…And it stopped there for other travellers, but we had to disembark, go back through security, and re-board the *Same Plane* a few hours later to fly on to Canberra. It’s ridiculous to go through all of that when the flight between Sydney and Canberra is never more than half an hour! On the other hand, it’s pretty surreal being almost the only person travelling on a giant Boeing 777.

The sunshine and warm weather (mid-twenties when I stepped off the plane) were a nice surprise, as was the smell of spring in the air (though not the hay fever that immediately hit!), and the fact half our local wild birds had dropped by the house within half an hour of me arriving!

Now I can catch up on all those blog posts I want to write…

Jane Austen Things

I’m not the biggest fan of Pride and Prejudice 2005, and it infuriates me that people think Chatsworth House is meant to be Pemberley (Mr Darcy’s home – and it isn’t!).

However, the visit to Chatsworth today was pretty entertaining from a Jane Austen perspective.

Proper pictures later, but for now, here’s Mr Darcy’s bust from the movie, plonked in the middle of the souvenir shop. You can buy your own miniature version for £50 (I managed to restrain myself 😁). (Please excuse the colour differences. I didn’t edit the pictures, but they were taken on two different phones!)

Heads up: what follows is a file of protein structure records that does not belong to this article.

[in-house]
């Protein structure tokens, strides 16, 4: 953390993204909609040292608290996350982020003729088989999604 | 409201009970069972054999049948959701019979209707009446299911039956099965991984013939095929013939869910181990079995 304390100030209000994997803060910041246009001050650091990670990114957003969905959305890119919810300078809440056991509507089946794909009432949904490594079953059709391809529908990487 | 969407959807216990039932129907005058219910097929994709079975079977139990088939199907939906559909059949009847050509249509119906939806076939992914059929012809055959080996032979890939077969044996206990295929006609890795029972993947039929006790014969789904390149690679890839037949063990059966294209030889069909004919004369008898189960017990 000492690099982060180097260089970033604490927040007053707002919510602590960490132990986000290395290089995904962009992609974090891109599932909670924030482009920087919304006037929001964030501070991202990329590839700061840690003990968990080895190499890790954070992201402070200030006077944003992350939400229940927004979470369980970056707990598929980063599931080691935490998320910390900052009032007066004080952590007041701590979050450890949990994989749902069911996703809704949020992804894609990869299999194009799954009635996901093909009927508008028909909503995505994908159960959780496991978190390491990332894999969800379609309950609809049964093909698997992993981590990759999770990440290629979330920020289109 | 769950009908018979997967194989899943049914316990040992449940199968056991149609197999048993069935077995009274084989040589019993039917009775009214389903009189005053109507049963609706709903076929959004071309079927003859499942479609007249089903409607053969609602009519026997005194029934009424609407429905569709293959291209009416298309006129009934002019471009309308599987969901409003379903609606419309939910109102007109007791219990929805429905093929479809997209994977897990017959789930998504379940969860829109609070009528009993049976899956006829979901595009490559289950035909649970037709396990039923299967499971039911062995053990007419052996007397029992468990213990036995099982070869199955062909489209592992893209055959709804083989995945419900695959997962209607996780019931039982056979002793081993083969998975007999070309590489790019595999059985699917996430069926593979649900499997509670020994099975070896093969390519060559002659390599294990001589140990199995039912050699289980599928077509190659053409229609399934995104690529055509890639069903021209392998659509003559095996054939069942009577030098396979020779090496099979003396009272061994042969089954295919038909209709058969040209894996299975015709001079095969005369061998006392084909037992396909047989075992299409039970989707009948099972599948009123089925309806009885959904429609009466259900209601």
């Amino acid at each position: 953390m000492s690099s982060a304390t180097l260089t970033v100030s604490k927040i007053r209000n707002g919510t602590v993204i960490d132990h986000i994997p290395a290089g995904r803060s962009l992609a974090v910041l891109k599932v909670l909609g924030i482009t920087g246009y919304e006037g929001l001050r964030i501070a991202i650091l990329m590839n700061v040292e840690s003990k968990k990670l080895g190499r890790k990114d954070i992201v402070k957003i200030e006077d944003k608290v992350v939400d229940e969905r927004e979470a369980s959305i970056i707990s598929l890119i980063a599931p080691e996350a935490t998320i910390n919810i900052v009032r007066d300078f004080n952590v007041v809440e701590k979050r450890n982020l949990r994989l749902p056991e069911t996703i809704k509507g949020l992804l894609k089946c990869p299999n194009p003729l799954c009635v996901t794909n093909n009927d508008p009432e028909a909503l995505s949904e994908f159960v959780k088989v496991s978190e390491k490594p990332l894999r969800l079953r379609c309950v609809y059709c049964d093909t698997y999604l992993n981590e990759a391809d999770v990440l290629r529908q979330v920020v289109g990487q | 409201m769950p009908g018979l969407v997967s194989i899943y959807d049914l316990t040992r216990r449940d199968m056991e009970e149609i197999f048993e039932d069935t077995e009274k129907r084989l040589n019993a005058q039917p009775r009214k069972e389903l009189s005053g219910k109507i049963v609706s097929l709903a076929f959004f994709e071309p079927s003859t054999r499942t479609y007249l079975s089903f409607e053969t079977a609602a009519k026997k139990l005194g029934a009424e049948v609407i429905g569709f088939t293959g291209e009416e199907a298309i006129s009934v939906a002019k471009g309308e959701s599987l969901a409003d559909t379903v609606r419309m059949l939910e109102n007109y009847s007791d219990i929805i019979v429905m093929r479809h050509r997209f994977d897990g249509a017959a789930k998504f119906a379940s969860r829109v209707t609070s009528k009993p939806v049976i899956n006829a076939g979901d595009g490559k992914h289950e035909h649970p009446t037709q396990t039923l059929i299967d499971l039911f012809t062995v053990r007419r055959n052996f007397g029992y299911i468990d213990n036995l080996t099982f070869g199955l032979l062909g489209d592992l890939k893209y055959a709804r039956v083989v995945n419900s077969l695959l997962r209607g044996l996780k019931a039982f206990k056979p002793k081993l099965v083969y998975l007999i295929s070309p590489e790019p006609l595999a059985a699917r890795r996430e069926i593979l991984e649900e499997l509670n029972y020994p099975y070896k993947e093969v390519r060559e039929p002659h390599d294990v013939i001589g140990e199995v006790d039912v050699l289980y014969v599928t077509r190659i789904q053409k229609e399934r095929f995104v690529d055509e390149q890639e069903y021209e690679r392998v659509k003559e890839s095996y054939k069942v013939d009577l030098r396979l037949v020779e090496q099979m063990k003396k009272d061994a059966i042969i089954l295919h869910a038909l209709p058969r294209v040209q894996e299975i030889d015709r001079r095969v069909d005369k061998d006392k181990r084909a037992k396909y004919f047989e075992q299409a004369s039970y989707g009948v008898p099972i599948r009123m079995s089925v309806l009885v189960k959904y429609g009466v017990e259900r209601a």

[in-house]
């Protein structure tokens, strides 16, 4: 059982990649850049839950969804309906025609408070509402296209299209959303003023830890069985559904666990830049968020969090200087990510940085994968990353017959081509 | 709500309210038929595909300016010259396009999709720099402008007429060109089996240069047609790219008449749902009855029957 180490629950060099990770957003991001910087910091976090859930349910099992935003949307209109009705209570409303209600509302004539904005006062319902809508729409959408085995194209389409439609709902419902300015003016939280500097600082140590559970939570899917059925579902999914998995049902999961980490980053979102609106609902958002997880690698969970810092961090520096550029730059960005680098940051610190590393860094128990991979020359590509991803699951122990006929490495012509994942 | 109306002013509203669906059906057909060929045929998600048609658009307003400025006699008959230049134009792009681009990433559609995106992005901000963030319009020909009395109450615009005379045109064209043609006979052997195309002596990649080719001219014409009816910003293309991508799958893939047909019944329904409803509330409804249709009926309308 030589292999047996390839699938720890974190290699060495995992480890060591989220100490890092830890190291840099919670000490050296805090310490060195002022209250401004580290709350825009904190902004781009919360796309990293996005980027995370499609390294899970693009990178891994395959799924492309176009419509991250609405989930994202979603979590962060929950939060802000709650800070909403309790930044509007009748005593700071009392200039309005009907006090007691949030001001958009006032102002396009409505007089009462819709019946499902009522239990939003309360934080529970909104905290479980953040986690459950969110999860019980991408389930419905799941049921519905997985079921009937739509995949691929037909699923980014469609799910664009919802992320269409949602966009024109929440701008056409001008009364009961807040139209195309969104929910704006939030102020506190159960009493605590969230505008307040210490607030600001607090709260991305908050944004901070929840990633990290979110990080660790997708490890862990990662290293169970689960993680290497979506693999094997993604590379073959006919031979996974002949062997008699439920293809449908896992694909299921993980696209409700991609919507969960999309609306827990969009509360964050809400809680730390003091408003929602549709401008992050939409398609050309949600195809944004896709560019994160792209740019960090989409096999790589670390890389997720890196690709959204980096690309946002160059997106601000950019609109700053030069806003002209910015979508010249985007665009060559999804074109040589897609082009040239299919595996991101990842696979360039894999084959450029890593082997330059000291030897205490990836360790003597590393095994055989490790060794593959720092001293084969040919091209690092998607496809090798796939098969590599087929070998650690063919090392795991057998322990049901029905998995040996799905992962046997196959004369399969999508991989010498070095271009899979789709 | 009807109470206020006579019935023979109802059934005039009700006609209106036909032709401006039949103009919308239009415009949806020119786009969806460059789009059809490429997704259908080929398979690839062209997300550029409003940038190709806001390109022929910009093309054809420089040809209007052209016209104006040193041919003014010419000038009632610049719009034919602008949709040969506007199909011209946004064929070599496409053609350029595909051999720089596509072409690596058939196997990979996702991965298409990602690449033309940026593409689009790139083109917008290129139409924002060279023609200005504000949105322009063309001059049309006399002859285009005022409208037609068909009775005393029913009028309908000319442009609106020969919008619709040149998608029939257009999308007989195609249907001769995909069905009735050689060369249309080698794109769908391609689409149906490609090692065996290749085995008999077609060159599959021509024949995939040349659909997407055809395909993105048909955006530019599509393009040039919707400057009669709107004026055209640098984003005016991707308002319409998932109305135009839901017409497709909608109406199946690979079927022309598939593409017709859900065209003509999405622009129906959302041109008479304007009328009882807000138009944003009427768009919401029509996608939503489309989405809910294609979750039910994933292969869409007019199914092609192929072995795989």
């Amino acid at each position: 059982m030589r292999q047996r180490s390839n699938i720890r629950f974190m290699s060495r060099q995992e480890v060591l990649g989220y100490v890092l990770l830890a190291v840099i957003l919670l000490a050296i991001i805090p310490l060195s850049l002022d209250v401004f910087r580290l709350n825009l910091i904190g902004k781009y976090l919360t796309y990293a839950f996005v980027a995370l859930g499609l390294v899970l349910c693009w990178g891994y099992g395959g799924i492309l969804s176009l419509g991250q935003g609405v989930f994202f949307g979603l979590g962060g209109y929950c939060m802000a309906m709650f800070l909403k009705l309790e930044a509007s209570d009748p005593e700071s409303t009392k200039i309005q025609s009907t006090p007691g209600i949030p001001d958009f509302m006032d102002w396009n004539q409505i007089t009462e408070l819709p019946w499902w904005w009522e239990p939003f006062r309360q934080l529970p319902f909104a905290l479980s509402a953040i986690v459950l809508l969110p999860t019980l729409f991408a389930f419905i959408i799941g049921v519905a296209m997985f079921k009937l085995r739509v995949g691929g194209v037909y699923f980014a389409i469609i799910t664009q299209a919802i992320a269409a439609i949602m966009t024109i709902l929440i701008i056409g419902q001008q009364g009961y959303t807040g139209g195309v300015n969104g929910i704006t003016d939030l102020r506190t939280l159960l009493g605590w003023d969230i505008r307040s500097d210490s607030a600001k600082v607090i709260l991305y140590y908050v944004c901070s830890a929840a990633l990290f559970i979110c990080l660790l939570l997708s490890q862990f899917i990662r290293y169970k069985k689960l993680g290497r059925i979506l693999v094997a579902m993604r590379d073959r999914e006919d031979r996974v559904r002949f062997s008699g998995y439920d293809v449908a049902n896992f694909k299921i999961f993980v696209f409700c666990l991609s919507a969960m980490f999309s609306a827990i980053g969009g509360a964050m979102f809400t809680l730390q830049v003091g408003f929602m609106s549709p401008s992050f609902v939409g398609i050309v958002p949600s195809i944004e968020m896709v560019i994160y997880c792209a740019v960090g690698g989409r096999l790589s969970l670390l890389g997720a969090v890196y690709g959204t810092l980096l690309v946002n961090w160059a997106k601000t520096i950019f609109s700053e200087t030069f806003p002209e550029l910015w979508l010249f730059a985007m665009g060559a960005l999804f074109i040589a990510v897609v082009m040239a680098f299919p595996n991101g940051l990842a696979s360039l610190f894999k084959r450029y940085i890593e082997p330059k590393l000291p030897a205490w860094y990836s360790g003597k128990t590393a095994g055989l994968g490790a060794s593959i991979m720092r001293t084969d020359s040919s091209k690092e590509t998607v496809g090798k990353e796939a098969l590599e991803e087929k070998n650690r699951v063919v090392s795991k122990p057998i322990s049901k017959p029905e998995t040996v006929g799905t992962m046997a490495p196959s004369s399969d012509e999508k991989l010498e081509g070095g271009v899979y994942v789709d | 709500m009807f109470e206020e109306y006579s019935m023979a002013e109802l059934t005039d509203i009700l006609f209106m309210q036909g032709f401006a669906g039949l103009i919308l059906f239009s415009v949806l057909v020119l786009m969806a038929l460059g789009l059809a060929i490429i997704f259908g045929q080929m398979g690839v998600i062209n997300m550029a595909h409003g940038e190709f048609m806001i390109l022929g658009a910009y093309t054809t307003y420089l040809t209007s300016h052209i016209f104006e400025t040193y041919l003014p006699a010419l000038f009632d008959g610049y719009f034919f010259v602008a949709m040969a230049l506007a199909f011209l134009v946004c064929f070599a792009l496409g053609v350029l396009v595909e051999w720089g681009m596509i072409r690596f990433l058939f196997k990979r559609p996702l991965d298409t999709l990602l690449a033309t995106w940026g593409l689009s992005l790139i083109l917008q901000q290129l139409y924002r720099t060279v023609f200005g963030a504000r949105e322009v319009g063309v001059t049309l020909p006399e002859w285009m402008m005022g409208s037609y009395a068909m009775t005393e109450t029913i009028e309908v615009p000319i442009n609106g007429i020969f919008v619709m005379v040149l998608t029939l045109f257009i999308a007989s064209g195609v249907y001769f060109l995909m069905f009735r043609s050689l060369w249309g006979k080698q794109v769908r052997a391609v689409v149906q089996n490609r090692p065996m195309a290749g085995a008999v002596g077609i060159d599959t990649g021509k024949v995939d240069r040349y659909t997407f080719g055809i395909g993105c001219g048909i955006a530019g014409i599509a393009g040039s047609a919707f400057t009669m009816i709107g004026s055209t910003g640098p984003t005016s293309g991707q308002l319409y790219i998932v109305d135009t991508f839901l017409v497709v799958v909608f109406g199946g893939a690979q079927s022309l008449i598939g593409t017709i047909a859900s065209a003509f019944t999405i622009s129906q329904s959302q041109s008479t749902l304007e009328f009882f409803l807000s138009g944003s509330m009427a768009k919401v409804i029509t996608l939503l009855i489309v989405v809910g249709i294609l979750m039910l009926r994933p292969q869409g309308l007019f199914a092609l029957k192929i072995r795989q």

The sign underneath it asks people to please not *kiss* it!



And here is the signed copy of Longbourn I bought. I already own it in ebook form, love it, and reviewed it HERE.


Jane Austen Territory

I have one week left of this trip, and it is being spent in a cottage in England’s Peak District. In the village of Bradwell, with horses riding up our street, the area looks like something out of a Jane Austen adaptation.

We had lunch next to Chatsworth today, and then stopped in Bakewell, where Austen allegedly wrote Pride and Prejudice.

This is one part of England I haven’t visited before, and so far it is even prettier than I expected.

Our cottage:


The view from my bedroom:


Historical Romance Fans!

When we arrived in England two days ago we were too early to get into our accommodation in York, so – naturally! – time had to be spent visiting the nearest stately home to Leeds airport: Harewood House.

This is not the first stately home I have visited, and not the first I have visited on this trip.


However, personally, when I read historical fiction I tend to forget just HOW grand the lives of these characters were. Harewood is not the biggest, but it’s the one with royal connections, and the Georgian influences are gorgeous.





Downhill Demesne

I read and review plenty of books about 18th/19th century aristocrats and their estates (and scandals) on this blog, and yesterday we visited Downhill (or what’s left of it!), which is in County Londonderry in Northern Ireland.

Built by the bizarre English aristocrat Frederick, 4th Earl of Bristol and Lord Bishop of Derry – yes, he was both – the house is now a ruin, but the Mussenden Temple perched on the cliff at the edge of the estate survives. It is said he kept his mistress there.